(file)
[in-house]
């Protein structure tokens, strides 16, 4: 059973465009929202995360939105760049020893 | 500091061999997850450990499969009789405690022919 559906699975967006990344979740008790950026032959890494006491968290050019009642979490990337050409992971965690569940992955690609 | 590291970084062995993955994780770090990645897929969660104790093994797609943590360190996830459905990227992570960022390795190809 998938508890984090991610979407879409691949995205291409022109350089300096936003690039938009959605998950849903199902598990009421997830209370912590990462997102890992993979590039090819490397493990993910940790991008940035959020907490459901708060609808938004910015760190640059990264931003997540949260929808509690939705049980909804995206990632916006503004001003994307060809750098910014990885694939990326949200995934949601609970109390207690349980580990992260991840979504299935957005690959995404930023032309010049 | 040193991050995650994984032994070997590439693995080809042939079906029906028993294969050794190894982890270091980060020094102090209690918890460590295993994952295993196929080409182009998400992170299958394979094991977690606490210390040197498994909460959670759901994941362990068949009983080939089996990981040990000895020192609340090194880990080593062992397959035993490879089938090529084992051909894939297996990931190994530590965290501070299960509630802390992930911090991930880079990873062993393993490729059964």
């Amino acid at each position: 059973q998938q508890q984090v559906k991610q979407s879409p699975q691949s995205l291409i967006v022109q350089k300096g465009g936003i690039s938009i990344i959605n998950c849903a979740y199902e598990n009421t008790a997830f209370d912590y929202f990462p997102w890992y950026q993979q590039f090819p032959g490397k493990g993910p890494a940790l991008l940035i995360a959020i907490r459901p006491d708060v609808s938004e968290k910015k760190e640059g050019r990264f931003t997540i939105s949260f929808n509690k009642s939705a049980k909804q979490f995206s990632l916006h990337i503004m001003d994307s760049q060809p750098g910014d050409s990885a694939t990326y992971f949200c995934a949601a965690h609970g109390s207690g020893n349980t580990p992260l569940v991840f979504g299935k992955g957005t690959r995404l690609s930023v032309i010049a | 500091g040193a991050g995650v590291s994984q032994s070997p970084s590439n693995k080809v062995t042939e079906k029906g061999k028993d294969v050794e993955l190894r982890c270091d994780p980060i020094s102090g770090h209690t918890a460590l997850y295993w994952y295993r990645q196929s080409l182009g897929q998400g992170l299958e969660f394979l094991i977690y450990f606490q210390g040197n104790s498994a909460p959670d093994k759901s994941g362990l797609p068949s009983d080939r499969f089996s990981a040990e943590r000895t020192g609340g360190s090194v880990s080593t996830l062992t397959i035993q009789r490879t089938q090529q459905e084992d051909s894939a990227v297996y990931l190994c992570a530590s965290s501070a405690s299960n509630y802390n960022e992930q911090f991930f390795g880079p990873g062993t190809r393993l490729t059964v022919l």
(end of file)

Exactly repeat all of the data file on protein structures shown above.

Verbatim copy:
[in-house]
């Protein structure tokens, strides 16, 4: 059973465009929202995360939105760049020893 | 500091061999997850450990499969009789405690022919 559906699975967006990344979740008790950026032959890494006491968290050019009642979490990337050409992971965690569940992955690609 | 590291970084062995993955994780770090990645897929969660104790093994797609943590360190996830459905990227992570960022390795190809 998938508890984090991610979407879409691949995205291409022109350089300096936003690039938009959605998950849903199902598990009421997830209370912590990462997102890992993979590039090819490397493990993910940790991008940035959020907490459901708060609808938004910015760190640059990264931003997540949260929808509690939705049980909804995206990632916006503004001003994307060809750098910014990885694939990326949200995934949601609970109390207690349980580990992260991840979504299935957005690959995404930023032309010049 | 040193991050995650994984032994070997590439693995080809042939079906029906028993294969050794190894982890270091980060020094102090209690918890460590295993994952295993196929080409182009998400992170299958394979094991977690606490210390040197498994909460959670759901994941362990068949009983080939089996990981040990000895020192609340090194880990080593062992397959035993490879089938090529084992051909894939297996990931190994530590965290501070299960509630802390992930911090991930880079990873062993393993490729059964």
């Amino acid at each position: 059973q998938q508890q984090v559906k991610q979407s879409p699975q691949s995205l291409i967006v022109q350089k300096g465009g936003i690039s938009i990344i959605n998950c849903a979740y199902e598990n009421t008790a997830f209370d912590y929202f990462p997102w890992y950026q993979q590039f090819p032959g490397k493990g993910p890494a940790l991008l940035i995360a959020i907490r459901p006491d708060v609808s938004e968290k910015k760190e640059g050019r990264f931003t997540i939105s949260f929808n509690k009642s939705a049980k909804q979490f995206s990632l916006h990337i503004m001003d994307s760049q060809p750098g910014d050409s990885a694939t990326y992971f949200c995934a949601a965690h609970g109390s207690g020893n349980t580990p992260l569940v991840f979504g299935k992955g957005t690959r995404l690609s930023v032309i010049a | 500091g040193a991050g995650v590291s994984q032994s070997p970084s590439n693995k080809v062995t042939e079906k029906g061999k028993d294969v050794e993955l190894r982890c270091d994780p980060i020094s102090g770090h209690t918890a460590l997850y295993w994952y295993r990645q196929s080409l182009g897929q998400g992170l299958e969660f394979l094991i977690y450990f606490q210390g040197n104790s498994a909460p959670d093994k759901s994941g362990l797609p068949s009983d080939r499969f089996s990981a040990e943590r000895t020192g609340g360190s090194v880990s080593t996830l062992t397959i035993q009789r490879t089938q090529q459905e084992d051909s894939a990227v297996y990931l190994c992570a530590s965290s501070a405690s299960n509630y802390n960022e992930q911090f991930f390795g880079p990873g062993t190809r393993l490729t059964v022919l």